A Word for the Weekend: Lykke. It’s Danish for Happiness

A Word for the Weekend blog series

This week’s word will be all over the cuddly shelves of the bookshops on September 7th. It’s the word Meik Wiking has chosen for his new book, The Little Book of Lykke. Unlike hygge, this word does have a direct English translation: it means happiness.

Okay, so I’ve chosen it as the word for the weekend because the new book (which I reviewed here) is out on the 7th, but I’ve also chosen it because, whatever language you say it in, happiness is always something we need.

A life spent in laughter 1.jpg

Happiness has been well-recorded as having such a positive effect on humans, it lowers blood pressure, releases happy hormones, gives us strength to face our challenges. The question really should be why we don’t harness its healing powers more often in our lives.

Be happy for this moment

I think that’s probably because we don’t think happiness will last. It’s always described as fleeting, elusive, can’t be caught, can’t be bought. It’s a will o’ the wisp.

Well, yes. If you are looking for the happiness you felt when you fell in love at first sight, if you’re looking for the elation of winning a contest, if you’re looking for the belly laugh you gave when you first heard a good joke, then you are doomed to disappointment. That level and pitch of happiness isn’t built to last. That elation, the euphoria, the madness of love and kick of Adrenalin…. that is a fleeting emotion.

That also wouldn’t be good for you as a person. Such heightened feelings, such emotion 24/7 would be painful and bad for the body.

Happiness here has to be something achievable. It has to be a less dramatic, more maintainable happiness.  It has to be happiness that we are aware of, without freaking if we don’t feel it. I love the word contentment, that’s my kind of happy. A softer, more subtle kind that finds happiness in life not because I search out the extremes of happiness, but because what I choose to do and the people I surround myself with have happy feelings as an added extra. Happiness is the free toy at the bottom of the cereal box, the free chapter at the end of a novel, the extra 13th sweet in a packet of 12.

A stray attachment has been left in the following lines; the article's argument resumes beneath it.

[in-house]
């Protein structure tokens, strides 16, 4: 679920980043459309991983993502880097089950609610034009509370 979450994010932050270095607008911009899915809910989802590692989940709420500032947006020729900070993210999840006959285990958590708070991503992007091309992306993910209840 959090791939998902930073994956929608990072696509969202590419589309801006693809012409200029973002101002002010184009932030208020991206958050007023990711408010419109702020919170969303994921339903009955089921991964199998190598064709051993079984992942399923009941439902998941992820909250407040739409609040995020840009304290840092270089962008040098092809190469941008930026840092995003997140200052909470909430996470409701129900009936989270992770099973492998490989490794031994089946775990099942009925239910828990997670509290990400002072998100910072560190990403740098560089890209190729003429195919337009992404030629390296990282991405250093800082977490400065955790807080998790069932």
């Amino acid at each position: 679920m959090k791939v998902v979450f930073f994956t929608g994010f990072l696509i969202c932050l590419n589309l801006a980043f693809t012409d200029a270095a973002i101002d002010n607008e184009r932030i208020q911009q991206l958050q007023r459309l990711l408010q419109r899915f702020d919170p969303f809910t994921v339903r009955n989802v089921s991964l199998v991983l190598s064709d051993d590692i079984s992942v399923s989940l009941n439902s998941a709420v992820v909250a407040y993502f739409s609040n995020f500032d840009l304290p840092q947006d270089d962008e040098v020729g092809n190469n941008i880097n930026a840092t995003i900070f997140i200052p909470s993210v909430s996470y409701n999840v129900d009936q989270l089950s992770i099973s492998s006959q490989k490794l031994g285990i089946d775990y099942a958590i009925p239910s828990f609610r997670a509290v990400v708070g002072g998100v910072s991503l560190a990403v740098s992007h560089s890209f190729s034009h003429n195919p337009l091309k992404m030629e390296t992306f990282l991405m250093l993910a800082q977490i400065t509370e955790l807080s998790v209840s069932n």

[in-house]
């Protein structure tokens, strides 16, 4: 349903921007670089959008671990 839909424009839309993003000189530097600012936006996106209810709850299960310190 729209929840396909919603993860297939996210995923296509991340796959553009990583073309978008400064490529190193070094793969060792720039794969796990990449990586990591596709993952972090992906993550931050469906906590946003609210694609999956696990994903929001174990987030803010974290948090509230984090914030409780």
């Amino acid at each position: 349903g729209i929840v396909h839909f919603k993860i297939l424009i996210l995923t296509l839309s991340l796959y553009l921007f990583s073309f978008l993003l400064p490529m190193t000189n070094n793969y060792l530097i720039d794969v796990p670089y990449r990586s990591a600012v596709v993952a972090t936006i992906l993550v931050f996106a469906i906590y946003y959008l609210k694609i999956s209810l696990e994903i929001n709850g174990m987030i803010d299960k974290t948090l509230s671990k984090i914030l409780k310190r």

Happiness is not a goal it is a byproduct.jpg

When I sit and sip my tea slowly, rather than bolting it down, I can take the opportunity to enjoy the taste, to anticipate the heat, to savour the feeling of a warm drink on a cool day. That makes me happy.

When I sit with a guinea pig on my knee after cleaning the cage, I can appreciate how small, and soft, and warm the animal is and how protective I feel towards them. That makes me happy.

When I watch a programme with the kids and they laugh at the (really very) adult humour I can appreciate that they are growing up, that they are going to move out sometime, and that I can’t be that bad a mother if they’ve made it this far without major incident. That makes me happy.

Happiness is a direction

I share my happiness with friends, with my readers here on the blog and with my journal. From 7th September we have another way to share the things that build community, spread happiness and improve life. In his book, Meik Wiking asks us to be his eyes and ears. The Happiness Research Institute will be following the hashtag #Look4Lykke on social media. They want to know what works for improving the quality of life. What are people and communities doing to make the world a happier place? I’ve seen a few good #Look4Lykke posts already. I’m hoping to add some of my own as well. It would be great to see you joining in with this hashtag. What makes you happy? What have you seen that makes others happy?

And, in case you need a nudge, here’s a free Autumn Happiness Infographic. Just some ideas to build a community of happier, more resilient people. Have fun!

Autumn Happiness

If you’d like to know more about my books and social media, then click through to this page, About my books and Social Media links where you’ll find links to The Hygge Nook and my books. And don’t forget…. look for the happy in your life!

Leave a Reply

Fill in your details below or click an icon to log in:

WordPress.com Logo

You are commenting using your WordPress.com account. Log Out /  Change )

Twitter picture

You are commenting using your Twitter account. Log Out /  Change )

Facebook photo

You are commenting using your Facebook account. Log Out /  Change )

Connecting to %s